Shia cleric Sheikh Fazlollah Noori was hanged by Iran’s Constitutionalist government on this date in 1909.

We’ve observed previously the convulsions of the 1905-1911 Persian Constitutional Revolution, which proposed to bind the Qajar dynasty with a parliament. The movement achieved a constitution in 1906, which was then violently abolished by the Qajar sovereign. We meet the Constitutionalists in this post at the apex of their counterattack, in the heady aftermath of the July 13, 1909 Triumph of Tehran that forced that same Qajar sovereign to abdicate in favor of his young son


Painting of the 1909 Triumph of Tehran, at Sa’dadab Palace.

Needless to say, this was a tight moment for anti-constitutionalists.

Noori was that — not just that, but an apostate who had once espoused a parliament to restrain the despotism of the shahs, but denounced the project as un-Islamic when Western-influenced secular liberals emerged at the helm. Noori had had in mind a collaboration between state and religious authorities that would ensure a godly ship of state.

The tracts he’d issued in those key years anathematizing the reformists — and the support that he’d given the Qajar anti-constitutional coup a couple years earlier — weighed against him once those same reformists seized power.

He’s a martyr in the eyes of present-day conservatives in the Islamic Republic, who view him as a key figure in recognizing the colonial and anti-Islamic bent of western-style parliamentarianism, and an essential theorist for Islamic governance.

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Entry Filed under: 20th Century,Capital Punishment,Death Penalty,Execution,Hanged,History,Intellectuals,Iran,Martyrs,Power,Religious Figures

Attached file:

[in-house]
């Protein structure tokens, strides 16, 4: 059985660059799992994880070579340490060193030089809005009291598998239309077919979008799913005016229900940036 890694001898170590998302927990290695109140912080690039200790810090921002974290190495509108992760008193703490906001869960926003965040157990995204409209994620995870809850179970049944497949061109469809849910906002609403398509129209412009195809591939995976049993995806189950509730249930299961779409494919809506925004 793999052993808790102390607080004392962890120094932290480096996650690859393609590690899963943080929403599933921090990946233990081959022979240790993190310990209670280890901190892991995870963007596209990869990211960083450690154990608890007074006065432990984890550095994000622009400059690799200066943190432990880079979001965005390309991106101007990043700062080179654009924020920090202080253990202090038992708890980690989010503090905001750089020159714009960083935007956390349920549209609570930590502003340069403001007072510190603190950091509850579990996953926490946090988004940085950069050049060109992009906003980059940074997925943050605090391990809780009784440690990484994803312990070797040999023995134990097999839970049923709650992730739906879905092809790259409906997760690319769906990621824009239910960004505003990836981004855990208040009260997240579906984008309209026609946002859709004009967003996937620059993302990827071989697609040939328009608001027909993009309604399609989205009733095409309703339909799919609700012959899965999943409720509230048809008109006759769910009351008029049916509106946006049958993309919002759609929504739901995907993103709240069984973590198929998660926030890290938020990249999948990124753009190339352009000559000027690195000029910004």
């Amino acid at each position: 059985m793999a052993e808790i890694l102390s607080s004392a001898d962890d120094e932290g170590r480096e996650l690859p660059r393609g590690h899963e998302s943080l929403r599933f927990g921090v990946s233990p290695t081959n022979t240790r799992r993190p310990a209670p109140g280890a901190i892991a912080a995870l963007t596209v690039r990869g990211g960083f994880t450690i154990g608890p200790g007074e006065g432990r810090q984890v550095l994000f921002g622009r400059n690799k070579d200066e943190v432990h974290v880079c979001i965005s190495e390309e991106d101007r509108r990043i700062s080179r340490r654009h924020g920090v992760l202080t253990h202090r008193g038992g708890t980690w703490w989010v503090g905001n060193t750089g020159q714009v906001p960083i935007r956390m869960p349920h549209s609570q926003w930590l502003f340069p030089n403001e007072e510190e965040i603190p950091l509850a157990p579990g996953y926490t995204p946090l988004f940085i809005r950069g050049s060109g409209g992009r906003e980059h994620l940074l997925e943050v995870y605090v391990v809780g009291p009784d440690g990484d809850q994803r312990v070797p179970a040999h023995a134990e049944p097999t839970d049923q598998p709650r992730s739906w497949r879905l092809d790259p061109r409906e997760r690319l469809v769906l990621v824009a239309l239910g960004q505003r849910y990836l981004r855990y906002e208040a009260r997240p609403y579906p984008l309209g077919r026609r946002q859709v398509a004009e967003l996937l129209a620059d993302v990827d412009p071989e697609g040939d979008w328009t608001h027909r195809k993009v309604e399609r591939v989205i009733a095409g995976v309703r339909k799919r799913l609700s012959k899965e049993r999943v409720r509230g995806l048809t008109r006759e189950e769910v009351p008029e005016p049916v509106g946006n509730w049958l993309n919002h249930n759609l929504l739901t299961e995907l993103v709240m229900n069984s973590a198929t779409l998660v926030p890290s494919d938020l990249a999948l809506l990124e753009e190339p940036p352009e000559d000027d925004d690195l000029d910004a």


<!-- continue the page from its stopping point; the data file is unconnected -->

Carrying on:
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1979: Gen. Nader Jahanbani and eleven others

Add comment March 13th, 2020 Headsman

Wire report via the Baltimore Sun, March 14, 1979:

12 shot by firing squads in Iran

Tehran, Iran (AP) — Firing quads executed two generals, a legislator, the former head of the national news agency and eight other men yesterday, continuing the purge that has killed dozens of former supporters of Shah Mohammad Reza Pahlavi.

Eleven men were executed in Tehran and one in the holy city of Qom, 100 miles to the south, after secret trials without the aid of defense attorneys.

Since the shah’s government fell February 12, Islamic revolutionary courts are known to have ordered the execution of 57 persons, including 12 generals, for alleged political and sex crimes. The shah is in exile in Morocco.

Meanwhile, there were indications yesterday that the new government is having success in bringing the economy back to life. The National Iranian Oil Company announced that production in the country’s oilfields had reached 2.5 million barrels a day, up from 1.6 million barrels a day last week.